#+TITLE: Heuristics for Learning Tools

Hear are some heuristics that have helped me rapidly pick up and learn
new tools; I hope you find them useful! 

* Complex tools, like Vim, Emacs, IntelliJ, Butterflies, etc.
My path to proficiency with all my editors: Vim, Emacs, and IntelliJ
has been to apply features one at a time once I needed them. That
meant never blindly copying in a configuration, but instead
slowly building it up over time. 

All of these tools are extraordinarily powerful and are overwhelming
if you attempt to pick up every feature from the beginning. Most of
your energy should be focused on solving the problem you're working on
with these tools. If you're spending more time trying to remember
shortcuts, it's not going to work out very well.

Every time there's a feature you expect to exist: Google it. Learn how
to apply it, and keep using it till it becomes intuitive. Move on to
the next trick. Over time you'll build an impressive repertoire of

* Profilers, debuggers, tracers; introspection tools of all kinds
Instead of jumping in and exploring both a complex new tool and
diagnosing whatever performance issue you're trying to solve, first
run it against a simple program you already understand well.

Because you already know exactly what the program is doing, you'll
intuitively understand what the tool is showing you.  More
importantly, you'll realize it doesn't show you.

Sometimes it's worth creating a short test program and profiling it to
make sure it shows up as you expected in the tool. This is a technique
I've often seen Brendan Gregg reference in most of his tutorials, but
I don't recall him explicitly calling it out.

For example, I started evaluating my Python tracer by running it
against "Hello, World" -- and realizing that sys.settrace doesn't
intercept pure C functions, like print.

* Data exploration and manipulation tools, pipelines, et al.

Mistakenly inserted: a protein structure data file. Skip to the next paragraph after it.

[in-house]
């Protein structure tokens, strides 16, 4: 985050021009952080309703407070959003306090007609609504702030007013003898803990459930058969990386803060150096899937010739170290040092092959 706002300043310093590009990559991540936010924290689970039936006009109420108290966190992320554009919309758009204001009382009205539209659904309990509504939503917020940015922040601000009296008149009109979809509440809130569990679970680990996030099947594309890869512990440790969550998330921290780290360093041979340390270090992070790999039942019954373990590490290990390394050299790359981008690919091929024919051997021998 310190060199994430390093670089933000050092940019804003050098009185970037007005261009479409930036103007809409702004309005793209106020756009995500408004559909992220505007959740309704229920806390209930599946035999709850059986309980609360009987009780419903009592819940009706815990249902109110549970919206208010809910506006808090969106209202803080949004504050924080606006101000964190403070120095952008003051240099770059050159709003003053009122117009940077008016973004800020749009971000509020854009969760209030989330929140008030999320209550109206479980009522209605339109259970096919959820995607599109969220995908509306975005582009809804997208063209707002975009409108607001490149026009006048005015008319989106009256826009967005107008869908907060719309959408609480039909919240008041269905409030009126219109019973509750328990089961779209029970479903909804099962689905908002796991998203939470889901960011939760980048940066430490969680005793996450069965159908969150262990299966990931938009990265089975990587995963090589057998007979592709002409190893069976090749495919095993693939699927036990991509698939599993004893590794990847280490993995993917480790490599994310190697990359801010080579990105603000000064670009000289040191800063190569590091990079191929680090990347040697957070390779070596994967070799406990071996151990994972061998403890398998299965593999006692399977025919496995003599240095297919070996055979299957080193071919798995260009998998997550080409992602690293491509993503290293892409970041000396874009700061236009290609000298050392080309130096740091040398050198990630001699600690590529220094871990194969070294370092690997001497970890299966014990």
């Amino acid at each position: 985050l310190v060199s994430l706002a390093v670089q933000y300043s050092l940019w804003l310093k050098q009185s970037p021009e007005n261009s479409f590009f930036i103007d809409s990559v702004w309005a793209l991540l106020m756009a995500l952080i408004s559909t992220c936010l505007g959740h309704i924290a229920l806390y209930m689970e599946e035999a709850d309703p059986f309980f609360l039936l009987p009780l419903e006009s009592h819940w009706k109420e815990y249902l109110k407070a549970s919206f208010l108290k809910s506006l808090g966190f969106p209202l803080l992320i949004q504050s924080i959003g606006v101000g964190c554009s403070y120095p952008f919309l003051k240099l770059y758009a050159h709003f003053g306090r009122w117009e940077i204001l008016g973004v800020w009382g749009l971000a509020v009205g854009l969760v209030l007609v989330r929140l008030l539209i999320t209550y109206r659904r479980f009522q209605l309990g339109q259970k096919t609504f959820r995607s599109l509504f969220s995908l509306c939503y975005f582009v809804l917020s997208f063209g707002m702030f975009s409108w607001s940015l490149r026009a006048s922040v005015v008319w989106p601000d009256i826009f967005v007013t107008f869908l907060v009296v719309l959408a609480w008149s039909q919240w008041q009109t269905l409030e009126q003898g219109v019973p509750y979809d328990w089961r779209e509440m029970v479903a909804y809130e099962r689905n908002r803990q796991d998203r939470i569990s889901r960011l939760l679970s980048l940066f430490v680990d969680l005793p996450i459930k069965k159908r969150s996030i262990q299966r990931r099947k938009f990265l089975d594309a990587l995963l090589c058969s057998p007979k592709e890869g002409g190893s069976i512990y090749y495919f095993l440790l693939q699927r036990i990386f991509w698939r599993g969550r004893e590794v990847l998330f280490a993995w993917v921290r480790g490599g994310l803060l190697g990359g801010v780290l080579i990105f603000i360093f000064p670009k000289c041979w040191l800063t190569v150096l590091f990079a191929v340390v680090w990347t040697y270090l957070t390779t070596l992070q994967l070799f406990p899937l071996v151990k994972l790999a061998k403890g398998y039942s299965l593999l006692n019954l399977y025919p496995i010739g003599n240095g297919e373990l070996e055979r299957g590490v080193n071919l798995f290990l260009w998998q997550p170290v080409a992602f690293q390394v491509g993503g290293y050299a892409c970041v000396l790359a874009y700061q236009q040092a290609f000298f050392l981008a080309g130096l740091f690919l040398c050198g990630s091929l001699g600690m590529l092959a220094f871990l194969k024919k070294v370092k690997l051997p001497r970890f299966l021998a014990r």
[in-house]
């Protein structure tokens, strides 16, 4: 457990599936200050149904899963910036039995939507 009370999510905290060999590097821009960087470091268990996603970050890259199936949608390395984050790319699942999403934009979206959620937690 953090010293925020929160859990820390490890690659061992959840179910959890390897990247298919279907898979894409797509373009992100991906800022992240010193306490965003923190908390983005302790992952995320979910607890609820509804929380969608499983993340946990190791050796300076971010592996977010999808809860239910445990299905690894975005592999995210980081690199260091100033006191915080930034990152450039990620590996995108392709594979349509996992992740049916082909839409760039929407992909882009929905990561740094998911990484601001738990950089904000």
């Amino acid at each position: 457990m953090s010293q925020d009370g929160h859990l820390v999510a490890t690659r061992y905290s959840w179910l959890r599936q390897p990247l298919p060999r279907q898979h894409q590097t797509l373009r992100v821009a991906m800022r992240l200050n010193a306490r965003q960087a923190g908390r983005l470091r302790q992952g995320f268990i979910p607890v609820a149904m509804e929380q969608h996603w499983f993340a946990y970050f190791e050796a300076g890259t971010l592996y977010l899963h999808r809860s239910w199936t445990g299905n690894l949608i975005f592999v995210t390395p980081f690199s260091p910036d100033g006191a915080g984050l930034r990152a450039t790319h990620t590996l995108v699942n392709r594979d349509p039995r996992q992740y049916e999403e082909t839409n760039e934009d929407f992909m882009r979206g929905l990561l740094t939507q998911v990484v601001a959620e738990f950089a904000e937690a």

Similar to using a known, tiny  program for profilers, I recommend
using a tiny table with a few rows to understand how different data
tools work.

Sanity checking that the graphs and statistical calculations match
your expectations easily pays for itself many times over. Being
paranoid while working with data is always a good idea because 
it's much harder to cross-validate results.

Even when you do have large sets of data, start by looking at the raw
samples to validate any underlying assumptions.

* Watch experts at play
It can be hard to truly appreciate the potential of a tool before
seeing a master apply it. [fn:defection]

If possible, observe experts live -- or even better, pair program with
them-- if you get the opportunity. They can be fairly hard to get
access to, but happily there are several resources available online.

For example: Brendan Gregg constantly writes about what's possible
with performance and debugging tools, Howard Abrams writes about Emacs
and literate devops, and there's always Twitch.

[fn:defection] I defected to Emacs from Vim after spend a few months
in a team full of Emacs wizards manipulating Haskell in arcane
ways. It was extremely inspiring to watch them program.

* Building mastery
Use the tool in anger: when you're under pressure and you need to
deliver is when you'll find yourself quickly gaining competency and
confidence. You'll also learn the limitations inherent in the tool.

Pressure doesn't necessarily need to be from production production; it
can be as simple as taking part in Advent of Code and trying out a new
editor while aiming for the leader board.

* And now, for something completely different
For Keyboards, and Keyboard Layouts I'd strongly recommend
Type-racing. I've found nothing more satisfying than watching my
typing speed climb back across 100 WPM after switching to Dvorak, and
then again after switching to the Kinesis. 

If I'm honest, shooting down alien spaceships  was also fairly satisfying.

* Comments?
Drop me an email or reach out on Twitter.